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Why a unit trust and not a company?

There are several key issues that make it undesirable to use a company structure to raise private capital. Each stems from the way companies are regulated through the Corporations Act 2001.

Among these are the associated, and often onerous and costly, administrative and reporting obligations that are monitored by ASIC. There are limits to the number of investors/shareholders you can have, and the requirement to notify ASIC of each new investor and their shareholding – which will then be listed on a public database. Return of capital to investors is a lengthy, complex and cumbersome process that typically requires you to obtain majority shareholder approval by way of a special resolution, notify ASIC and advertise in the press. There are restrictions on activities, such as adding, removing or varying classes of shares and the rights attached to them, which, at a minimum, will require careful examination of the Corporations Act 2001 and the relevant reporting requirements and compliance with any mandated time frame for implementation.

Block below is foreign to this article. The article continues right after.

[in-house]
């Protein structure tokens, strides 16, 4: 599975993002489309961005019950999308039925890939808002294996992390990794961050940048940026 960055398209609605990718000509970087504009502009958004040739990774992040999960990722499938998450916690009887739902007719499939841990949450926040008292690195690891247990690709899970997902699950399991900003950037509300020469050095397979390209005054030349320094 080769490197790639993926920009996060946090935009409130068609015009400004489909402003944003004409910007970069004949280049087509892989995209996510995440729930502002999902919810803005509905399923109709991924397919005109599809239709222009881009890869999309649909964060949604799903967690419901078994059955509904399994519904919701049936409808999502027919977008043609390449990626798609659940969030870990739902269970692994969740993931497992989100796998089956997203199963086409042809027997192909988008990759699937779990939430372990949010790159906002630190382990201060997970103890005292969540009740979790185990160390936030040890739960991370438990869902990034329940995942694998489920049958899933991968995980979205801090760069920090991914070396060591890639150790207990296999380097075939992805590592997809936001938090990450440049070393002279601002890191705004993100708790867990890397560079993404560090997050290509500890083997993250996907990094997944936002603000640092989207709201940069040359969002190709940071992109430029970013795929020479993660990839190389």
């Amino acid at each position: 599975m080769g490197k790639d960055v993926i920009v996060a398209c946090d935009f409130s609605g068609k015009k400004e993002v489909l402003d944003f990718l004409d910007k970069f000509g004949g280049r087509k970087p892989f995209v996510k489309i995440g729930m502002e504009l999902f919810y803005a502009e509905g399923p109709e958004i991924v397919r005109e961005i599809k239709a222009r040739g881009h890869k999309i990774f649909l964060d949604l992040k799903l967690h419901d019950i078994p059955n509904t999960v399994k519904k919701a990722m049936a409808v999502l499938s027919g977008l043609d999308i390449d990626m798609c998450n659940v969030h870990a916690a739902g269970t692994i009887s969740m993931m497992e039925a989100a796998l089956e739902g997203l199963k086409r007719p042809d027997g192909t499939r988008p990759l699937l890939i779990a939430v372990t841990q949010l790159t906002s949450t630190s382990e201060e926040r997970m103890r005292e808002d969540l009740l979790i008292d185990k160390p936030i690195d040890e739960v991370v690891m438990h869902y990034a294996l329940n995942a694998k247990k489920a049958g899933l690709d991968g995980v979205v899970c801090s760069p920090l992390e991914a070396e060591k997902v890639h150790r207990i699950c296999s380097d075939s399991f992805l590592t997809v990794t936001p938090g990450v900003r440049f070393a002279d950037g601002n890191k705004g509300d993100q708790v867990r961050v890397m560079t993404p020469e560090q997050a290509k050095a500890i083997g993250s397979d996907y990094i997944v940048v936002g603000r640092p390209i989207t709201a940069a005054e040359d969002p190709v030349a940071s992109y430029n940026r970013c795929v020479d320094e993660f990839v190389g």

In contrast, unit trusts are not regulated in this way and changes, such as those listed above, can be made with relative ease.

In addition, income and capital gains made by a company are taxed at the company level whereas with a unit trust, the income and capital gains will generally flow through the trust and be taxed in the hands of the unit holders.

A unit trust that pools private capital raised from investors will likely be a Managed Investment Scheme[1] and may only require compliance with the licensing and fundraising requirements of the Corporations Act 2001.

[1] A “Managed Investment Scheme” is the legal term in the Corporations Act 2001 for an investment vehicle which is more commonly referred to as a “Fund” or a “Syndicate”. Generally speaking, all of these terms are interchangeable.

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